I had an issue where I was trying to purchase some travel money with Debenhams online, it would get authorised but then reversed by Debenhams immediately. I ended up paying with my HSBC card (which I’m hoping to ditch completely if things go well). Customer services just sent me a message to say they are looking into it to try and understand what’s happened and will get back to me.
It was indeed at the Millennium Centre. That doesn’t sound quite right, hopefully @StarlingSupport will get to the bottom of this for you. Shoot us a message or anyone else in the community if you have any further questions or just want to chat, we are happy to help and I love talking FinTech!
Thank you for raising this.
Account security is important to us. Buying travel money can sometimes trigger a security rule, on occasions like this the payment may decline.
We’re looking into what happened here; we’ll keep you updated via the app
I’ve had embarrassing situations in the past - a BP fuel station springs to mind - where my card has been declined due to a security alert being triggered. (This was with Barclaycard, pre-Starling, a few years ago.)
Given the instant nature of Starling notifications, it would be great if you could implement a check so if a transaction looks suspicious, we could approve or deny it straight away in the app.
Nationwide sends an SMS to ask if a transaction is genuine sometimes.
this would be nice, but it’s not possible at the moment. The data from merchant’s terminal travels through multiple systems before it reaches Starling. Starling then needs to respond in a timely fashion, and the response must travel back through those parties to the terminal. Each exchange between any of the parties has a time limit.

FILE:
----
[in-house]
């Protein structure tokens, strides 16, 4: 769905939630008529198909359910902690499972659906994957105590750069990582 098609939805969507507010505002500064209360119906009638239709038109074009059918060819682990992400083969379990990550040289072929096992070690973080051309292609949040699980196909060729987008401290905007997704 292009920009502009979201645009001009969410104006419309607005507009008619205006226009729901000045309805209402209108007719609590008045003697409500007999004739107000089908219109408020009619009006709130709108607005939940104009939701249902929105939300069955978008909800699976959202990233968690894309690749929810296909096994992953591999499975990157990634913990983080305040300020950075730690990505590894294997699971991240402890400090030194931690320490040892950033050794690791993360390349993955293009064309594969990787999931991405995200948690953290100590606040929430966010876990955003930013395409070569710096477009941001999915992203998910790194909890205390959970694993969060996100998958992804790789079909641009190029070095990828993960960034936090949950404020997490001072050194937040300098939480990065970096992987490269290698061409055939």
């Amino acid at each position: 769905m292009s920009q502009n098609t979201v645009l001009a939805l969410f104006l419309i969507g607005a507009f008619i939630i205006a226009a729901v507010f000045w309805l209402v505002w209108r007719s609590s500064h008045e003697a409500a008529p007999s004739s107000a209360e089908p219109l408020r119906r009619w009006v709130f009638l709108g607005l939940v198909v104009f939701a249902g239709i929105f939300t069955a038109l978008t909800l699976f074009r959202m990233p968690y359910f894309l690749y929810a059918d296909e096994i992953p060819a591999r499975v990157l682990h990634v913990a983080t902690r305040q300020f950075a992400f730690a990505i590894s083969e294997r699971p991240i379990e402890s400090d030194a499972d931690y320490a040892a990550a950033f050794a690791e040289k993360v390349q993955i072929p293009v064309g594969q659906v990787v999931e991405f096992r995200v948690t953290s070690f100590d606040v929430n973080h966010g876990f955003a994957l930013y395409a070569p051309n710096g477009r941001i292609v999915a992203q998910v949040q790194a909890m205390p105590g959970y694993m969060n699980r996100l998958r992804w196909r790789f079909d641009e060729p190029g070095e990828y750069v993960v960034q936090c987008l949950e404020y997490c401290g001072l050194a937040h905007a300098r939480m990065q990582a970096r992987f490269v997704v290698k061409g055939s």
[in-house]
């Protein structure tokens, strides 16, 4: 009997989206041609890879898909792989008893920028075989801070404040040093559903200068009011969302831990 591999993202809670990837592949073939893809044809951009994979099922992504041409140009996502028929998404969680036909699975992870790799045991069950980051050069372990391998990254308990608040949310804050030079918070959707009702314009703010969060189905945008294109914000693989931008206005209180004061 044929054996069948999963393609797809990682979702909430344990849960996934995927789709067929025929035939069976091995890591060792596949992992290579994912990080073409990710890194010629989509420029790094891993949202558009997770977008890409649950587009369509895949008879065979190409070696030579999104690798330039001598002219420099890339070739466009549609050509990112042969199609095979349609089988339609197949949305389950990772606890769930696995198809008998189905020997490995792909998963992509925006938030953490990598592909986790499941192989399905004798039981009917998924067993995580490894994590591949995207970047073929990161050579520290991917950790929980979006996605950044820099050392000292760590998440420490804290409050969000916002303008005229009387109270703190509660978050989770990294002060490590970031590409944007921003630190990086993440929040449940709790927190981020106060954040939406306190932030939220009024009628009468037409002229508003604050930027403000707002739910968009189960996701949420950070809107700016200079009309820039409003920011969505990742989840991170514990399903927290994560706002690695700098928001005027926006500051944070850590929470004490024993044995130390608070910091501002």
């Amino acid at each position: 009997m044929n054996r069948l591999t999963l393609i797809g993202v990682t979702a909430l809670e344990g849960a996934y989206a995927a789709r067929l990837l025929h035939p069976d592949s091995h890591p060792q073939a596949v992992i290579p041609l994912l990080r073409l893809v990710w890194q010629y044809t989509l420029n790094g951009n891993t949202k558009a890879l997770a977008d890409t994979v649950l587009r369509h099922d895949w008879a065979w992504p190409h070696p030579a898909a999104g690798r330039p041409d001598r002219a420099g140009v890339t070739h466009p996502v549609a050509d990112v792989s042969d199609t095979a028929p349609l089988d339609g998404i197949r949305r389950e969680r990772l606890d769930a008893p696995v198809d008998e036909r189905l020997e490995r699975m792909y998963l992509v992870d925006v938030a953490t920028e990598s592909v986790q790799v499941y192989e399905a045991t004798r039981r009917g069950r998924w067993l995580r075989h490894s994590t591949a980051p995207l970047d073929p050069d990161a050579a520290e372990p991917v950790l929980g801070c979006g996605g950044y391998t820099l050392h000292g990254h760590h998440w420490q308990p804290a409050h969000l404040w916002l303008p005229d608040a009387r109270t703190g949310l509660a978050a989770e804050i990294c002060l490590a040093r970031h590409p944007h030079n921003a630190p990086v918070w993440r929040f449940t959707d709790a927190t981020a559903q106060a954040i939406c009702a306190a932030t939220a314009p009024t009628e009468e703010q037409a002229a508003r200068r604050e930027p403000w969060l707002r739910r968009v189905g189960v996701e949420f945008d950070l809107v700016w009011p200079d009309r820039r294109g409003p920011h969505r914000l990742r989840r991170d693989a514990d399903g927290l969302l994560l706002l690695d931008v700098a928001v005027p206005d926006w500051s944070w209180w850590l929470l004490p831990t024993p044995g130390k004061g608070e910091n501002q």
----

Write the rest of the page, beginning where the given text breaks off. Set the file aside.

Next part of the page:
A -> B -> C -> D and back…to A
This all has to happen in less than X seconds. I don’t actually know the X …because I don’t know all the parties involved, and all the time limits for each exchange(arrow)) but it is most probably 2-5 secs.
This cascading exchange of information must not be interrupted by a manual step. Even the fastest reaction by customer would necessarily require more time then allowed for Starling to respond to nearest node in the chain and the transaction would fail (because of timeout) . These time limits are by design and something we cannot fully control.
Thanks for the explanation @Kris. In that case, could an approval notification be used to remove the lock and allow the customer to make the transaction again, this time without it being flagged? This would be the equivalent of what Nationwide do with their text messages.
Hi, we’ve moved this discussion to it’s own thread so you can discuss this fully. Thank you!
Or perhaps a function in the app under the card options that says authorise all transactions for the next 10 minutes?